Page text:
These products will drive down meat consumption even as the whole industry expands, but scientists are unsure whether this will be good for climate change. University of Oxford research found that, while methane-producing cows are lambasted as a major source of greenhouse gases, the methane they produce only stays in the atmosphere for around 12 years. Carbon dioxide, which a lab would in theory produce in spades to power the production of cultured meat, can last for thousands of years. However, this week's report pushes back on this notion, and finds that meat alternatives are far more resource-efficient than conventional meat. When taken as a grain-to-meat ratio, animals only operate at around 15 percent efficiency. Cultured meat only needs around 1.5 kg of crops like soy, pease and maize to produce 1 kg of beef, resulting in a 70 percent conversion rate. Plant-based products need around 1.3 kg per kilo of "meat," resulting in a 75 percent conversion rate.

via SlashDot

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To: zax who wrote (54)6/14/2019 12:06:35 PM
From: Glenn Petersen
1 Recommendation   of 193
 
Taste will be a work-in-process. Look how long it took artificial sweeteners and no-sugar-added ice cream to get it right.

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From: Glenn Petersen6/21/2019 1:21:51 PM
3 Recommendations   of 193
 
The Fake Burger Face-Off — Impossible Foods Vs. Beyond Meat

uproxx.com

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To: Glenn Petersen who wrote (56)6/21/2019 1:51:37 PM
From: Ron
1 Recommendation   of 193
 
Without getting too deep into the weeds here, I notice the Beyond Meat is mostly yellow peas, rice
and beans and the Impossible is mostly soy, coconut oil and potato. I'm guessing the Beyond is heavier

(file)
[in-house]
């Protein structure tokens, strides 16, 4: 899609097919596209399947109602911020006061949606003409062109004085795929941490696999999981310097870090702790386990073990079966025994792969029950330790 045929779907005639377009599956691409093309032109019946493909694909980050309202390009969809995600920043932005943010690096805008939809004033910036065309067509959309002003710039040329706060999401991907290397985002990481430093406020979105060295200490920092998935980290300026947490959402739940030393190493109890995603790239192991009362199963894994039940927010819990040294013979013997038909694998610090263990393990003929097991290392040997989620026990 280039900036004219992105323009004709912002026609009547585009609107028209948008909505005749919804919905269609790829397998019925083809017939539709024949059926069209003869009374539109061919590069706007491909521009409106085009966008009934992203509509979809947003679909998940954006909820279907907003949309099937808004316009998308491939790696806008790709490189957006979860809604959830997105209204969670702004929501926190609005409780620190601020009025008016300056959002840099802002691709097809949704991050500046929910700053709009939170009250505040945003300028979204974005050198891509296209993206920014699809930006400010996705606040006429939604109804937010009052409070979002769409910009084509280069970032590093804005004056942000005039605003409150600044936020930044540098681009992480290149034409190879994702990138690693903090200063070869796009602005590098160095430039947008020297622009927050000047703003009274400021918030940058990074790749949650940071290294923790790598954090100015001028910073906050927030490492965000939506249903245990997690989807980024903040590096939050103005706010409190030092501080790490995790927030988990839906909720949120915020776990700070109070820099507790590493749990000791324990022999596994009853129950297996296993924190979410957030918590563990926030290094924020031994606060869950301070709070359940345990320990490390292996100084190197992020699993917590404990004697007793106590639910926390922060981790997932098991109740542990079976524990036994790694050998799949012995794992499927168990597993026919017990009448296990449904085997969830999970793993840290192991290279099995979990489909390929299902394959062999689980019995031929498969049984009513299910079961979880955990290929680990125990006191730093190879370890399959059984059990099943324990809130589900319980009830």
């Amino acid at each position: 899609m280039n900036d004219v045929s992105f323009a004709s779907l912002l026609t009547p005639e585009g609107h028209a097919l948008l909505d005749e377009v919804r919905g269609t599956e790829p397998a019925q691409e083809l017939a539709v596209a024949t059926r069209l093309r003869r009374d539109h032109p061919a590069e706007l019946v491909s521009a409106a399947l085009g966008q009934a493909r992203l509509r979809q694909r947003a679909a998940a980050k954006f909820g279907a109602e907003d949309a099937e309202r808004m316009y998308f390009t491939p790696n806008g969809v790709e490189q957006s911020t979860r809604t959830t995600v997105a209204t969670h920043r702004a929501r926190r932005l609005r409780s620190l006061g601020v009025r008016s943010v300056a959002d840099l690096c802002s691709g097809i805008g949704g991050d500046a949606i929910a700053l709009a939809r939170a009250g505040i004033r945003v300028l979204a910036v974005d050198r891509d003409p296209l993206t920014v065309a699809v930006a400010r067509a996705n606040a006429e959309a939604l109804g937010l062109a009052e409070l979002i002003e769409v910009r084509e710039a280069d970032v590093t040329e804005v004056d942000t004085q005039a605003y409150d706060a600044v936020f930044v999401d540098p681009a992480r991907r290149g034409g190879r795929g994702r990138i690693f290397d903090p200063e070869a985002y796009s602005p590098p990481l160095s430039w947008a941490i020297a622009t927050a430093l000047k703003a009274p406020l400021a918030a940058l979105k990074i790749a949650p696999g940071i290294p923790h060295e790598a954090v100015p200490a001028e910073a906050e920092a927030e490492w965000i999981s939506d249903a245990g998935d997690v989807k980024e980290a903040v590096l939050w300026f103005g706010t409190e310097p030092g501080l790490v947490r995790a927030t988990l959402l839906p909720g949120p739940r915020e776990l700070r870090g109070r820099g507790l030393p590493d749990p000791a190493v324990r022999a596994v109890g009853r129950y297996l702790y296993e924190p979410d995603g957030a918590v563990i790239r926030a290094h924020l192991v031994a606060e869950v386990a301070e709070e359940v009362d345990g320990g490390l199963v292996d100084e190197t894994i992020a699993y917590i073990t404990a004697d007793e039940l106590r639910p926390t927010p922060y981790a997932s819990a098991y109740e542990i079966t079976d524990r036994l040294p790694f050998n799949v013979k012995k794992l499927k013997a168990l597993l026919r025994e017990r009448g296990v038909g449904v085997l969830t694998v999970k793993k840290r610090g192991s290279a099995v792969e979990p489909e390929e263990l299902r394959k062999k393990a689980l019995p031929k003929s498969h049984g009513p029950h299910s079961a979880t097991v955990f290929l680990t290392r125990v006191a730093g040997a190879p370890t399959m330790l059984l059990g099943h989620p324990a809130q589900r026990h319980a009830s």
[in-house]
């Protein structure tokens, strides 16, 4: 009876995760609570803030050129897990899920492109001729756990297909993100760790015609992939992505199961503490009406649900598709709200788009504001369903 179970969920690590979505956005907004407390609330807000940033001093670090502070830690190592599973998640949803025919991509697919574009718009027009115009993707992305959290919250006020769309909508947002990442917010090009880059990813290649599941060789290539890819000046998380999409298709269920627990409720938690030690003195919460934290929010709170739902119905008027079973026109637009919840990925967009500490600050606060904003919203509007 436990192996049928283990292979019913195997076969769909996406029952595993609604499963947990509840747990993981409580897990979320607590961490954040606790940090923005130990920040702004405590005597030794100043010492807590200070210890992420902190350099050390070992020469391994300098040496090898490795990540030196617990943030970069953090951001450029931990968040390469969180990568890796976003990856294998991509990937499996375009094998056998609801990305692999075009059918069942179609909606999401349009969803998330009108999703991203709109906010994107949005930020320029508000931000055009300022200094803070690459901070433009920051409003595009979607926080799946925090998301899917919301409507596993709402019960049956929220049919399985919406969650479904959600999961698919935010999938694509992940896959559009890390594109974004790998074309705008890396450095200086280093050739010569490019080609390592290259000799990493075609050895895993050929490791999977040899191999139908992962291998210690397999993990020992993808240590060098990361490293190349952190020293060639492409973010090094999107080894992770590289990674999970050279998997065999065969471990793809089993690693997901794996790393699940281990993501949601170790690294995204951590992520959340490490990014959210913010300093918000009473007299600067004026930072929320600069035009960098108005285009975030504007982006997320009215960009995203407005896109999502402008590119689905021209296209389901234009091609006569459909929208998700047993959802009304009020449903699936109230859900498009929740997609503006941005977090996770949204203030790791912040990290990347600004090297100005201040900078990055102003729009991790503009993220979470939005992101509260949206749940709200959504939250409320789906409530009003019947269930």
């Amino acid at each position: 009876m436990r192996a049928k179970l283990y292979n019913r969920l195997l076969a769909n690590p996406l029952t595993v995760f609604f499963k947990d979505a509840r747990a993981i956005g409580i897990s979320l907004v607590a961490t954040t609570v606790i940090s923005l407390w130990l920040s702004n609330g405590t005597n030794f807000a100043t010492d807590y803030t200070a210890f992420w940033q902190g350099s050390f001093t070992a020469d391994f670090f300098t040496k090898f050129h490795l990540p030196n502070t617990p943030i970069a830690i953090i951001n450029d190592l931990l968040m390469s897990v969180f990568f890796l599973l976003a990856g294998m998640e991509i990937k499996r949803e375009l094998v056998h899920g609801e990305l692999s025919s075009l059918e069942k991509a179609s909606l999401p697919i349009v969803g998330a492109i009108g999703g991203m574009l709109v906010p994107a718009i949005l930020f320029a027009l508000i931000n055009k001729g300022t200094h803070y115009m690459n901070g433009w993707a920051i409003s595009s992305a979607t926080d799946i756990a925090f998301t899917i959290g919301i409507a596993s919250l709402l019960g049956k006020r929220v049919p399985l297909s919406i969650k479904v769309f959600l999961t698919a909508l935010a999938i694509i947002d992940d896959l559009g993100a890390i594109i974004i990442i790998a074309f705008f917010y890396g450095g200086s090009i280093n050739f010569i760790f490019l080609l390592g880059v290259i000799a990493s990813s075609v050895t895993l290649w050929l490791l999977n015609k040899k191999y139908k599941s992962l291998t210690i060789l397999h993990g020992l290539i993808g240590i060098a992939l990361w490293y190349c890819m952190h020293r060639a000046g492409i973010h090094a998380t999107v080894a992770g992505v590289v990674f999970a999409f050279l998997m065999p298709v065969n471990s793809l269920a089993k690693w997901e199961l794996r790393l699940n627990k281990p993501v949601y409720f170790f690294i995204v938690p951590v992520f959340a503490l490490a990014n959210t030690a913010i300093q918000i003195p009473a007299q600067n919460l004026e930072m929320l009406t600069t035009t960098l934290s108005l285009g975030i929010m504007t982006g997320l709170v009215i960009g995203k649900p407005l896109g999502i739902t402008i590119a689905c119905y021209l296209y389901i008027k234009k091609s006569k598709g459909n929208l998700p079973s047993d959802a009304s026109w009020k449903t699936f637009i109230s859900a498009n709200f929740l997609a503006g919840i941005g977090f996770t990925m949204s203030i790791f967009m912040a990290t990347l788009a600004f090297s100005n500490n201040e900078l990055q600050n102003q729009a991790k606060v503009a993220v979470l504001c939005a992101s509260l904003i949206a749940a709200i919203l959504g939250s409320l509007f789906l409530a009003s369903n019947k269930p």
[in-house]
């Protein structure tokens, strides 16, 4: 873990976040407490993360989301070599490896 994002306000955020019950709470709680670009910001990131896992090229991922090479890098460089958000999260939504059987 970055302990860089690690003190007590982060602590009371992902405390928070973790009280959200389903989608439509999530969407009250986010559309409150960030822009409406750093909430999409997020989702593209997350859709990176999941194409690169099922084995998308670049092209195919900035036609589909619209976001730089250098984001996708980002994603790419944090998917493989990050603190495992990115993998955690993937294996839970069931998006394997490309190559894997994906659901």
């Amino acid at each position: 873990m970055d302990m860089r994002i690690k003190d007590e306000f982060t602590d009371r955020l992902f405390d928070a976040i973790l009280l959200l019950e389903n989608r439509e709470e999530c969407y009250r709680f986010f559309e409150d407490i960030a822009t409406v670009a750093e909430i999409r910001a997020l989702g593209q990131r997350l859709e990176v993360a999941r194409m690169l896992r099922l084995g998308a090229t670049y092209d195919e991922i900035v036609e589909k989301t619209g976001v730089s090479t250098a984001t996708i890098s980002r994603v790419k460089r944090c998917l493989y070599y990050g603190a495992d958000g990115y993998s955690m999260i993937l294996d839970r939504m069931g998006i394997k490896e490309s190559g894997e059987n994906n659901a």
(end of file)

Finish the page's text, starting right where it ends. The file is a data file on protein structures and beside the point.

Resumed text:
with carbs. Would like to see a more detailed nutritional analysis. The Beyond Burger was 'pretty good'
that's as far as I'll go, but the price was very high compared to top quality ground beef. The Burger Kings
here aren't carrying the Impossibles yet, but when they do, I'll definitely try them out.
BYND has been a great day trader... have yet to hold the stock overnight.

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From: zax6/28/2019 12:52:04 PM
1 Recommendation   of 193
 
Impossible made fake meat a hot commodity. Now it could be a victim of its own success

cnn.com

Something extraordinary is happening behind the scenes at Impossible Foods.

The company has seen a huge surge in demand. And though you wouldn't know it from stepping into its Bay Area headquarters, it's in a frenzy.

The problem: Impossible is running low on fake meat.

The company makes a plant-based protein that can be fashioned into burgers. Its audacious goal is to help eliminate the need for animals from the meat supply by 2035. Today, Impossible is a marquee brand in one of the hottest sectors of the food business.

Impossible's main office in many ways fits the startup mold: Employees work at desks in an open-concept layout, pausing to play ping pong or meet in conference rooms with cute names like "Jello" and "Ice Cream."

But the calm order is deceptive. It's not business as usual there.
The number of orders for Impossible Burgers just keeps rising, and the company, founded in 2011, is struggling to keep up.

Some of the office workers have been voluntarily reassigned to Impossible's factory in Oakland, where they work 12-hour shifts in what is essentially a warehouse-sized refrigerator. The temperature is 38 degrees, and the tasks include packing boxes and operating machinery. They've given up weekends, toiling from 3 PM to 3 AM or vice versa.

To appease frustrated customers including high-end restaurants, Impossible, which usually sells its product through a network of more than 400 distributors, has started FedExing shipments directly. And it's shifted from making patties to selling only five-pound bricks of the plant-based protein. The bricks, though not ideal for most restaurant customers, are more efficient to make and require less packaging.